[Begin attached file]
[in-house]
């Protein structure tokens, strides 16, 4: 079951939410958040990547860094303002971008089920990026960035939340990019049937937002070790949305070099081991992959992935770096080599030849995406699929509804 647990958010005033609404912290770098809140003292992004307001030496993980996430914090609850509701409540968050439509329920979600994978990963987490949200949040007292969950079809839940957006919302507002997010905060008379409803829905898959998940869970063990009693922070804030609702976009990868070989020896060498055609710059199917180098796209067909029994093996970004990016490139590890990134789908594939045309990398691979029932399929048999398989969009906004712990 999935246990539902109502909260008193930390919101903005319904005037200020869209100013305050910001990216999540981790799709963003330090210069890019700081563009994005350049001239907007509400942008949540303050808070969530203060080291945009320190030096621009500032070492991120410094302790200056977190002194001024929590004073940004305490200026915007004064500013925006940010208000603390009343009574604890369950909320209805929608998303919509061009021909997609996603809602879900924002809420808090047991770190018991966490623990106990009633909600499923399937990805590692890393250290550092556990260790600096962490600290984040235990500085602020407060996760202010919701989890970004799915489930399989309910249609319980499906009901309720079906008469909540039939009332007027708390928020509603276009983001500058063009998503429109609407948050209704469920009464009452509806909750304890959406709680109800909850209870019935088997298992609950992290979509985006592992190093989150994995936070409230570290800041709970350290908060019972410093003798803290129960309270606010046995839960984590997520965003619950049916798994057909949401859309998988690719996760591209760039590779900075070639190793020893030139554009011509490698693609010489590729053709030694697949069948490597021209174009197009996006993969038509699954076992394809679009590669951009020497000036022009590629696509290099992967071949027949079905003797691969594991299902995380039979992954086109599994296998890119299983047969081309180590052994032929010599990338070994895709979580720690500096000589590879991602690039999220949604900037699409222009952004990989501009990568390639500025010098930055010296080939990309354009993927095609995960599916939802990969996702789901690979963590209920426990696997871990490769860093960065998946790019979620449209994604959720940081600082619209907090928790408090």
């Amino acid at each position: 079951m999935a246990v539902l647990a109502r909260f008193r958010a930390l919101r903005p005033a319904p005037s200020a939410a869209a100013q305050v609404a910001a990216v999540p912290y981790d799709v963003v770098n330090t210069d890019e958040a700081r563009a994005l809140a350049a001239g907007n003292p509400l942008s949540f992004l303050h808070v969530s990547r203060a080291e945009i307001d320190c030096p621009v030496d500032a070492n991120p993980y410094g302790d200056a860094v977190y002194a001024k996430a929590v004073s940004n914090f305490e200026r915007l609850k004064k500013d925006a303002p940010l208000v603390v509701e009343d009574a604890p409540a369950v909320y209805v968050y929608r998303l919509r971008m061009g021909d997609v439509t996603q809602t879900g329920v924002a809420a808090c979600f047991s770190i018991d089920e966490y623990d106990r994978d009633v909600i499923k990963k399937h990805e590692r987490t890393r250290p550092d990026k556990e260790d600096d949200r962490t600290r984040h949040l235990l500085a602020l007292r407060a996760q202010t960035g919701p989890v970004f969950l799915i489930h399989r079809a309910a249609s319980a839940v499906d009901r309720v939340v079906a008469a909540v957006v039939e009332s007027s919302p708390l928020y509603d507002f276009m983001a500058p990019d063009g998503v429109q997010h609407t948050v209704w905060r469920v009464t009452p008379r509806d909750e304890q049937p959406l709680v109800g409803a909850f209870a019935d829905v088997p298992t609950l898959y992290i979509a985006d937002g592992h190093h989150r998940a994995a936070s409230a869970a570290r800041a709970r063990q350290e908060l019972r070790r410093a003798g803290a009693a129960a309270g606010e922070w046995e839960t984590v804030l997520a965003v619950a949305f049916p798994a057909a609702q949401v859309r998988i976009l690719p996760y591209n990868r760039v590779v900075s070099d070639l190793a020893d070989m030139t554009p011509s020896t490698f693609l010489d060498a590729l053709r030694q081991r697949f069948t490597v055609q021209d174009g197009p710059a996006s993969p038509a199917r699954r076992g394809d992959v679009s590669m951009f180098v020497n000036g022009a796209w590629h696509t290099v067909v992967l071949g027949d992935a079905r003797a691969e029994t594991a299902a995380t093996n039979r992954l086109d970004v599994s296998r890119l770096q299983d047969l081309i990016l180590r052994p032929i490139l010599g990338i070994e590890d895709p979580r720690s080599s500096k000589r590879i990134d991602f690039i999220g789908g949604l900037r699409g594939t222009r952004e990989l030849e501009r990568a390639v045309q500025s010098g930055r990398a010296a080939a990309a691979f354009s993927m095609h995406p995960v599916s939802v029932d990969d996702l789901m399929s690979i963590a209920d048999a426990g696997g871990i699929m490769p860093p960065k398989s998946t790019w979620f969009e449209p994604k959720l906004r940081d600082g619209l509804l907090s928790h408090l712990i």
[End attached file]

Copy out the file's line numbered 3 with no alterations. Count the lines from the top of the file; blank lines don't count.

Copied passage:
């Amino acid at each position: 079951m999935a246990v539902l647990a109502r909260f008193r958010a930390l919101r903005p005033a319904p005037s200020a939410a869209a100013q305050v609404a910001a990216v999540p912290y981790d799709v963003v770098n330090t210069d890019e958040a700081r563009a994005l809140a350049a001239g907007n003292p509400l942008s949540f992004l303050h808070v969530s990547r203060a080291e945009i307001d320190c030096p621009v030496d500032a070492n991120p993980y410094g302790d200056a860094v977190y002194a001024k996430a929590v004073s940004n914090f305490e200026r915007l609850k004064k500013d925006a303002p940010l208000v603390v509701e009343d009574a604890p409540a369950v909320y209805v968050y929608r998303l919509r971008m061009g021909d997609v439509t996603q809602t879900g329920v924002a809420a808090c979600f047991s770190i018991d089920e966490y623990d106990r994978d009633v909600i499923k990963k399937h990805e590692r987490t890393r250290p550092d990026k556990e260790d600096d949200r962490t600290r984040h949040l235990l500085a602020l007292r407060a996760q202010t960035g919701p989890v970004f969950l799915i489930h399989r079809a309910a249609s319980a839940v499906d009901r309720v939340v079906a008469a909540v957006v039939e009332s007027s919302p708390l928020y509603d507002f276009m983001a500058p990019d063009g998503v429109q997010h609407t948050v209704w905060r469920v009464t009452p008379r509806d909750e304890q049937p959406l709680v109800g409803a909850f209870a019935d829905v088997p298992t609950l898959y992290i979509a985006d937002g592992h190093h989150r998940a994995a936070s409230a869970a570290r800041a709970r063990q350290e908060l019972r070790r410093a003798g803290a009693a129960a309270g606010e922070w046995e839960t984590v804030l997520a965003v619950a949305f049916p798994a057909a609702q949401v859309r998988i976009l690719p996760y591209n990868r760039v590779v900075s070099d070639l190793a020893d070989m030139t554009p011509s020896t490698f693609l010489d060498a590729l053709r030694q081991r697949f069948t490597v055609q021209d174009g197009p710059a996006s993969p038509a199917r699954r076992g394809d992959v679009s590669m951009f180098v020497n000036g022009a796209w590629h696509t290099v067909v992967l071949g027949d992935a079905r003797a691969e029994t594991a299902a995380t093996n039979r992954l086109d970004v599994s296998r890119l770096q299983d047969l081309i990016l180590r052994p032929i490139l010599g990338i070994e590890d895709p979580r720690s080599s500096k000589r590879i990134d991602f690039i999220g789908g949604l900037r699409g594939t222009r952004e990989l030849e501009r990568a390639v045309q500025s010098g930055r990398a010296a080939a990309a691979f354009s993927m095609h995406p995960v599916s939802v029932d990969d996702l789901m399929s690979i963590a209920d048999a426990g696997g871990i699929m490769p860093p960065k398989s998946t790019w979620f969009e449209p994604k959720l906004r940081d600082g619209l509804l907090s928790h408090l712990i």